All organic fibers used by Plover are certified according to the standards of the Organic Trade Association (OTA) in the United States, and by those of IFOAM and SKAL internationally.
Plover’s method of dyeing conforms fully to the American Organic Fiber Processing Standards (AOFPS) recognized by the OTA, as well as the Oeko-Tex 100 Standard and that of the Environmental Technology Advancement Directorate (ETAD) recognized in Europe.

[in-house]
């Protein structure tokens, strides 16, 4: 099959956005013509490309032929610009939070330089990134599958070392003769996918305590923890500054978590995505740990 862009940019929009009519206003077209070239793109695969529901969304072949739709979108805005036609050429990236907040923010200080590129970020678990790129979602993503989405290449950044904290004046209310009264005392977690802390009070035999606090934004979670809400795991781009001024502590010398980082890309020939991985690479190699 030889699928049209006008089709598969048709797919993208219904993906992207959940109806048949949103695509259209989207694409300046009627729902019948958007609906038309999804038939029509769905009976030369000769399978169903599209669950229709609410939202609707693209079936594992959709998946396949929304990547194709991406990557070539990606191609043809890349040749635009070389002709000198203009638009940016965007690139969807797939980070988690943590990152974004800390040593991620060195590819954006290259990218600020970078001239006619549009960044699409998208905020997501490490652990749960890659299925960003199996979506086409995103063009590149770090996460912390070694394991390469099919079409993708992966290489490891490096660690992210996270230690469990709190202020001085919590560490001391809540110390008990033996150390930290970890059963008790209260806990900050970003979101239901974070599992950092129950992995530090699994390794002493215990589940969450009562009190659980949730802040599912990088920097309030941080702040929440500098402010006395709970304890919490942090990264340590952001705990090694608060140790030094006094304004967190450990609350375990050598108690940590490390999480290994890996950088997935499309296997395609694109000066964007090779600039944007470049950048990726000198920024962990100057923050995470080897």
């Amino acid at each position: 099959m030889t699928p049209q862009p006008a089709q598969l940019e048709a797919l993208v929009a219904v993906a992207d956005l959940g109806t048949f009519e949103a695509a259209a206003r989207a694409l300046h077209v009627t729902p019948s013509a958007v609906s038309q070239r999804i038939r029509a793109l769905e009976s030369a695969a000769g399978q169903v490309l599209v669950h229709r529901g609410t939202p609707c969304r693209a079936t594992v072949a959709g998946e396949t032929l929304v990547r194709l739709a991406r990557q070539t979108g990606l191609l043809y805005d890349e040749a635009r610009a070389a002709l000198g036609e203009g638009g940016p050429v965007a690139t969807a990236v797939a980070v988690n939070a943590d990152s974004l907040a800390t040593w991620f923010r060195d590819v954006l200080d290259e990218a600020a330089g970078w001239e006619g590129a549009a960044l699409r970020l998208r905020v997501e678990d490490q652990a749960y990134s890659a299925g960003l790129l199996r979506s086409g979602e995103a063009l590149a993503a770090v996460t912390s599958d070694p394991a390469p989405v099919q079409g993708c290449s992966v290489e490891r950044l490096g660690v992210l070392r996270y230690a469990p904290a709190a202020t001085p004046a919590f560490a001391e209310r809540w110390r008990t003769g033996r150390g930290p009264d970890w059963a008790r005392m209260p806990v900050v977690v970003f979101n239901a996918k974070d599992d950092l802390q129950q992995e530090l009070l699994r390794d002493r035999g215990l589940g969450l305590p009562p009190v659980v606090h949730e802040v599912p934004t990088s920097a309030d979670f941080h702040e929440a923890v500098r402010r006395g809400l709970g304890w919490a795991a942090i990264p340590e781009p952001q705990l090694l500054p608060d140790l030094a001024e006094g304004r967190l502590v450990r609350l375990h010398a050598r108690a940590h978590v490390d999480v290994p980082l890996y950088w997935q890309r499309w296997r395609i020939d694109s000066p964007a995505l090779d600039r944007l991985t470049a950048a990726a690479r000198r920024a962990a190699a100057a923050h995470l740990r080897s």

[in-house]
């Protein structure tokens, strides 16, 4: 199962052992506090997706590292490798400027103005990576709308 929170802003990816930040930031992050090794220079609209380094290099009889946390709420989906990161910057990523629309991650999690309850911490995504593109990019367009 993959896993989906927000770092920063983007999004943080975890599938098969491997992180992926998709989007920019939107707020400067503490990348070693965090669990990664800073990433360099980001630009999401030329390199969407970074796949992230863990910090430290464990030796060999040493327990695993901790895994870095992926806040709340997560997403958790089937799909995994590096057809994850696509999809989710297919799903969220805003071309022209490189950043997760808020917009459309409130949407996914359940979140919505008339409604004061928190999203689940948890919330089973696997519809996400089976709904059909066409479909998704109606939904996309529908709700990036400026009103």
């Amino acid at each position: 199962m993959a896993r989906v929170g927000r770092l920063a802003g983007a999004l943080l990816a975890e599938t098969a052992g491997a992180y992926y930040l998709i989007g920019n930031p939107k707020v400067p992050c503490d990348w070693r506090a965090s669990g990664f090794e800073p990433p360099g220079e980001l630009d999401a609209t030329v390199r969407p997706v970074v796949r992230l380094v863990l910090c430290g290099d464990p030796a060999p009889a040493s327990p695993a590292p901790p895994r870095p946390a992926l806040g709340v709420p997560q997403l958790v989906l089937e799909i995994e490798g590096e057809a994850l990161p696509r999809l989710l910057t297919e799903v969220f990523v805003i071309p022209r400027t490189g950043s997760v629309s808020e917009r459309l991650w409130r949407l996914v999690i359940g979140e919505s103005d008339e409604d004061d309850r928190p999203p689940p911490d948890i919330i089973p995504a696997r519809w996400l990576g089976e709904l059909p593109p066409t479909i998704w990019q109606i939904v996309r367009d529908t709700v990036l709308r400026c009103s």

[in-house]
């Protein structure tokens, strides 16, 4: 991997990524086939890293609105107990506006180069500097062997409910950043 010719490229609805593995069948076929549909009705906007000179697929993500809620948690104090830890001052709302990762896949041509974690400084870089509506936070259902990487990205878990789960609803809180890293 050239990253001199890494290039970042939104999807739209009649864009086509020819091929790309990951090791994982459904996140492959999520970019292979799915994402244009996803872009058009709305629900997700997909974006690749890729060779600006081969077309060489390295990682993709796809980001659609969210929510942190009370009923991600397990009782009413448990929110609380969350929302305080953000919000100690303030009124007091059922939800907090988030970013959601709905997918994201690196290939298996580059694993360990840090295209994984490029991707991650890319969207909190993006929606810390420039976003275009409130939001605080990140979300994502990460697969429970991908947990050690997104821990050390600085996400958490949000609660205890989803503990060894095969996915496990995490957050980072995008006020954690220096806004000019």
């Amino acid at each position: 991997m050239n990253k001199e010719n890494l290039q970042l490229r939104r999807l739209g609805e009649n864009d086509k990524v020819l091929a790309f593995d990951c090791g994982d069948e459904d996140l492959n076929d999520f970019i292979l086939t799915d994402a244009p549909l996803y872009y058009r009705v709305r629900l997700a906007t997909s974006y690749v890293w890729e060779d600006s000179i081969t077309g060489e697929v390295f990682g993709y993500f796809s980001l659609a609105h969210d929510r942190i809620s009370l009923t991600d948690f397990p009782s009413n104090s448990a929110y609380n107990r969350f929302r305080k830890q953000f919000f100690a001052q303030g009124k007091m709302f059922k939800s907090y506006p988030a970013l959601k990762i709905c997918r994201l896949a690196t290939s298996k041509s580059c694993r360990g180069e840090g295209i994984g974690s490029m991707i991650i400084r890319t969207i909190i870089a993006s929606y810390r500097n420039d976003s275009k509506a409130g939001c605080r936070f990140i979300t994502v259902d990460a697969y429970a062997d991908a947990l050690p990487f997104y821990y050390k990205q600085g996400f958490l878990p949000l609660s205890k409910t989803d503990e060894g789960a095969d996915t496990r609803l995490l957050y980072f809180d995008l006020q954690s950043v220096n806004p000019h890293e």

Though no certification is mentioned for fair trade, they also support and say they practice fair trade principles.
I feel like I’m on a date with a guy who has a B.A. from Harvard, an M.B.A. from Yale, and a Ph.D. from Stanford. (Not that those guys would probably have gone out with me, but you know what I mean.)
Their fabric is 58″ wide, and they have a two yard minimum. For $22 per yard, that’s not cheap, but it’s not a car payment either – so if you fall in love with one of the fabrics they currently offer, it may be easier to make it happen than with some of the high end home dec fabrics.
Image from Plover Organic website.